6 Work-life Balance Tips for PhD Students
I think balance in anything is always good however when it comes to obtaining work-life balance achieving it is going to depend on your individual needs and circumstances.
On the surface, the term is self-explanatory and sounds great. Especially when it can reduce symptoms of fatigue, help lower stress levels and increase our work and life satisfaction.
Who wouldn’t want to achieve a good, healthy, and sustainable harmony between their career and the rest of their life?
JK of course😉
But in all seriousness, while we all know what work-life balance is it can be quite difficult to achieve so with that said here are 6 tips that will hopefully help you in achieving said balance and making sure to prioritize all the things you deem important!
Ultimately this list will probably contain some things you don’t care about at all or things that are of vital importance to you. Feel free to pick and choose which tips resonate with you and try them out. The goal after all is to get closer to a balanced state for us and everyone’s definition of that might differ.
Here are 6 tips to help you get closer to your ideal work-life balance
Tip #1. Start saying no more often
You won’t have this option for everything but it’s important to start exercising your “no muscles” before they atrophy and you are spread too thin. Maybe this means that some experiments will take longer or you will have to pass up going to a conference here and there but in the long run prioritizing your mental health and your health is more important.
This is one of the things I struggle with a lot myself as I’m quite a people pleaser and I often feel like I’m letting people down if I say no but sometimes you just have to. For my fellow people-pleasers out there, It helps to think of it as you want to give people your best and you can only do that if you are focused, energized, and happy. If you are unfocused, tired, and depressed then you aren’t going to be much help to the latest person asking you for something anyway so you’re better off just being direct and honest with no. In the end, it’s the best thing you can do for both you and them.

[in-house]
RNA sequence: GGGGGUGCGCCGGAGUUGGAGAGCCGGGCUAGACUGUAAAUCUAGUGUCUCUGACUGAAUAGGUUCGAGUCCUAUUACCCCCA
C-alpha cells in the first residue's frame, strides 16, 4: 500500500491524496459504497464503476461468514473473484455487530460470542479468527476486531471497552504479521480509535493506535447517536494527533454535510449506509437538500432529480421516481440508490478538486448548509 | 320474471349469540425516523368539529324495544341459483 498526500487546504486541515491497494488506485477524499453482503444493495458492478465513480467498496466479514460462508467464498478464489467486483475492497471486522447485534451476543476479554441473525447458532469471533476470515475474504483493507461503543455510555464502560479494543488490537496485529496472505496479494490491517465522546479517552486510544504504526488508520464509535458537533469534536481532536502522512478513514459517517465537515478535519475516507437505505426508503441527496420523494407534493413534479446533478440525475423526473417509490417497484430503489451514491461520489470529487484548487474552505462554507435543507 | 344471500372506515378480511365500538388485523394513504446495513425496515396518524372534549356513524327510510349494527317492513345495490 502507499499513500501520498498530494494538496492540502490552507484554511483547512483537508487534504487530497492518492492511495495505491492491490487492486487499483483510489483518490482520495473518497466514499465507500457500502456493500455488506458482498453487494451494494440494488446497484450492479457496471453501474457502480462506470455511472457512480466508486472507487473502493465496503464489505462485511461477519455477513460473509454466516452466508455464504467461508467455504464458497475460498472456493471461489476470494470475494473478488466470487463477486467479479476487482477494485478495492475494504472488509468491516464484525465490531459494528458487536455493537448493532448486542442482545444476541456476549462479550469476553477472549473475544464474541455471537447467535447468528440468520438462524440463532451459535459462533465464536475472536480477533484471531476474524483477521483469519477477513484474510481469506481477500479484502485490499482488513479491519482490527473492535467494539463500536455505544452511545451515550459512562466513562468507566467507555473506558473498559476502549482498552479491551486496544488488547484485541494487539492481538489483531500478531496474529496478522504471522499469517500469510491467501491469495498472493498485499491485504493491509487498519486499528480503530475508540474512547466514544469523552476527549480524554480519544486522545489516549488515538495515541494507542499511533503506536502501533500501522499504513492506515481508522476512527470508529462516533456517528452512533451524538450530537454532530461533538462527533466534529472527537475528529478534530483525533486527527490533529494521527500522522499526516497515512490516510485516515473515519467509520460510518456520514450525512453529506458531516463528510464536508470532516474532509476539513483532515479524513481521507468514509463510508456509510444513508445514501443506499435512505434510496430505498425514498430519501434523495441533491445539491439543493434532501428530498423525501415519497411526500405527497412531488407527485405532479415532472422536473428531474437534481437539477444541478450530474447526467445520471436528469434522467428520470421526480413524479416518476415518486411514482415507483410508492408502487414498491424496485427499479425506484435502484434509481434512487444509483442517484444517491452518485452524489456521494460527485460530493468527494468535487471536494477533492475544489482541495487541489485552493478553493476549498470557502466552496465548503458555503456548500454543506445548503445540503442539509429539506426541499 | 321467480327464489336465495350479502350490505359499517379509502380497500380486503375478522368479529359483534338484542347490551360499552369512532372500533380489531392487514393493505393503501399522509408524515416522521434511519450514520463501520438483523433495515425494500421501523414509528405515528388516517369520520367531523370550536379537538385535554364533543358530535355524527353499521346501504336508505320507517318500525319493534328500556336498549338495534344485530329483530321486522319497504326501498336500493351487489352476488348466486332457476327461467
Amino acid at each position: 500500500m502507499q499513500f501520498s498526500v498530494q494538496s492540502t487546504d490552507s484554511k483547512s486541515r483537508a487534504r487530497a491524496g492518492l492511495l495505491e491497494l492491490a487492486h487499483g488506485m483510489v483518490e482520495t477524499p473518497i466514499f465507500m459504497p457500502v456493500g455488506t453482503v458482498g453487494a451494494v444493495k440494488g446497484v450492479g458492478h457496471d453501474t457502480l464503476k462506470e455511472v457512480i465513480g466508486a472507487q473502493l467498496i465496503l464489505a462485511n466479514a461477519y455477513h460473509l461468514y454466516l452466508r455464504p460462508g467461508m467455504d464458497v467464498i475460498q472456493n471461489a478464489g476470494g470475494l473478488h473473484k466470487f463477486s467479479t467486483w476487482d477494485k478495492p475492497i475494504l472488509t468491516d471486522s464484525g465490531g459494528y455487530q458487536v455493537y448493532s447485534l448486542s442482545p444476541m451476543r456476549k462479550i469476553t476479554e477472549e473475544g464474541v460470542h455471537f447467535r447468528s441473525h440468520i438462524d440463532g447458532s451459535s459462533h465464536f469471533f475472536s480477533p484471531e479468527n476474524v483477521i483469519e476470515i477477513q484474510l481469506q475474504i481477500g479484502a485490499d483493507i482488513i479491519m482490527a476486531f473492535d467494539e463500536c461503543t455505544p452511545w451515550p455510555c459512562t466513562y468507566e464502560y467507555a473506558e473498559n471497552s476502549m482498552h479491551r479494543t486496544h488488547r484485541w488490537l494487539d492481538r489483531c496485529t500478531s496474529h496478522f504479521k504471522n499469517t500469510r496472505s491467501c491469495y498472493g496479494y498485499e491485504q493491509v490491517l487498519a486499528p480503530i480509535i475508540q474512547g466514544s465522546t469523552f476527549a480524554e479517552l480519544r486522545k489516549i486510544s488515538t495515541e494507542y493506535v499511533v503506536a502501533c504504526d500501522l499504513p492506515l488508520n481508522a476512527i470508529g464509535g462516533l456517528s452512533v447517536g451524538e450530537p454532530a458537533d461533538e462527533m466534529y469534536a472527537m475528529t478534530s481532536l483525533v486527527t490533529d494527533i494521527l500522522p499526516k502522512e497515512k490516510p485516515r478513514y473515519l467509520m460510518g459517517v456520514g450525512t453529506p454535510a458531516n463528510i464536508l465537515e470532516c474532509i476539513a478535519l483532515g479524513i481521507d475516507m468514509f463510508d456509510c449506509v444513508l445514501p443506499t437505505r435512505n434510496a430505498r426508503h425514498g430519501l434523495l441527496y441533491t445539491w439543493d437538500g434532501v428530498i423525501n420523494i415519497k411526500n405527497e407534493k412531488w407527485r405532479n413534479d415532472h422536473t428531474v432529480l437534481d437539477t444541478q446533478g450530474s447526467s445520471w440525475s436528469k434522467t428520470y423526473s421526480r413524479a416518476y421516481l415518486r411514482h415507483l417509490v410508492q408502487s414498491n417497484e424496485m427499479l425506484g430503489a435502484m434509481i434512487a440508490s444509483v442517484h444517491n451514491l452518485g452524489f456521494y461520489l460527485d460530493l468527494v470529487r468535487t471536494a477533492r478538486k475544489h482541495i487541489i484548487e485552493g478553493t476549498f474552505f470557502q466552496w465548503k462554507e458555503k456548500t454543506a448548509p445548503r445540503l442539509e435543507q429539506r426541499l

Tip #2. Schedule regular breaks
The best of both worlds, you get to be productive and still take breaks, all while eliminating the feeling of guilt associated with procrastination!
I like this one because it’s easy to do and there are ways of doing it while still being very productive. The Pomodoro technique is one such method and it involves setting a timer and focussing on work for 25 mins then taking a 5 min break and rinse and repeat.
I use it myself for my writing sessions or for doing stuff related to the podcast and it works while taking the stress off of having to make a ton of progress when you start something. By scheduling regular breaks we get to still make progress in a way that accounts for us being human and needing breaks every once in a while. While on these breaks make sure to do something that you enjoy and that energizes you, whether that’s going for a short walk or getting a cup of coffee, or talking with a colleague, doesn’t matter just do you.
Tip #3. Take care of your health
Your health is your number one asset in life. As long as you are healthy you have options but as soon as you aren’t those options evaporate quickly. Now just to be clear here I’m not suggesting you get a gym membership and go 3-5x week or start running marathons but just to put your health at the forefront of your mind and your schedule.
Whatever that looks like for you is fine, especially at the beginning when exercising or eating healthy sucks the most.